The so-called ‘Islamist terrorism’ is not a novel phenomenon in the Southeast Asian region and can be traced to a myriad of indigenous and transnational factors.
From the Bali bombing (2002) in Indonesia by Al Qaeda and its regional affiliate ‘Jemaah Islamiyah’, to the siege of Marawi (2017) by ISIS linked local groups in the Philippines, Islamist violence in Southeast Asia has come a long way in the last couple of decades.
Two broader categorizations often dominate the academic and policy discourse. One is based on aspirations and local grievances against oppressive regimes, and the other is based on the ambition of building a regional or global so-called ‘Islamic Caliphate’.
With their extremist Salafist and Wahhabist ideals, transnational terrorist movements like al-Qaeda and ISIS have harnessed and influenced existing ethnic-separatist and Islamist movements and, to a larger extent, co-opted domestic radical Islamist movements which have broadly impacted Southeast Asian nations.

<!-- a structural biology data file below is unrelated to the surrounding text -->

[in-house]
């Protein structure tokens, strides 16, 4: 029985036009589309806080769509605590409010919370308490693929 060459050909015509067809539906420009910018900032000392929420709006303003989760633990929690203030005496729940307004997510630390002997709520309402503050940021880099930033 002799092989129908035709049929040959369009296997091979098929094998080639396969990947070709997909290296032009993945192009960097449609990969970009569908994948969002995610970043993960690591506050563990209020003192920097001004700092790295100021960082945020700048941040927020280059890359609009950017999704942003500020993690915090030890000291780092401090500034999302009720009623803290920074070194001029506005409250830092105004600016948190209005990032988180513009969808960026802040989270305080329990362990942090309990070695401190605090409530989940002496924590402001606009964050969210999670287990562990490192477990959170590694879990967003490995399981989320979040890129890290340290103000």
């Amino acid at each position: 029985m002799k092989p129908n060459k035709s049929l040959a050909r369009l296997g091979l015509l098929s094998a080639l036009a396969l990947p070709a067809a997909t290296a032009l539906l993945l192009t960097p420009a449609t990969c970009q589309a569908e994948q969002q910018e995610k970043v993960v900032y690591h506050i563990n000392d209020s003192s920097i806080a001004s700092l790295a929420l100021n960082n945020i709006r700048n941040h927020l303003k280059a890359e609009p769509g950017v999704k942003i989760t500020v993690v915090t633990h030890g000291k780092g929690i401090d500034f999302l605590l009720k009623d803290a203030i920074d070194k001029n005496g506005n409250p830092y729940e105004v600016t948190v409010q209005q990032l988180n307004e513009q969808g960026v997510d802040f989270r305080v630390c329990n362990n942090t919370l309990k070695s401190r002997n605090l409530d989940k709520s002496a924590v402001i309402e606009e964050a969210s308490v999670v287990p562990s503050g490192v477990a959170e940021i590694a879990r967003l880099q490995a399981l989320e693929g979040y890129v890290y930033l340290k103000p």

Kumar Ramakrishna’s book chapter, ‘The Continuing Threat of Extremist Islam in Southeast Asia’, in Extremist Islam: Recognition and Response in Southeast Asia (2022), sheds light on the second and most dangerous factor — the growing phenomenon of religious (Islamist) extremism and its ideological ecosystem that has nurtured and sustained the movement in Southeast Asia for decades.
In the author’s words, the book “challenges misguided and controversial notions that depict Islam as an inherently violent religion, arguing that the theological-ideological amalgam of what has been called ‘Salafabism’ is the more useful lens for recognizing closed-minded extremist currents.”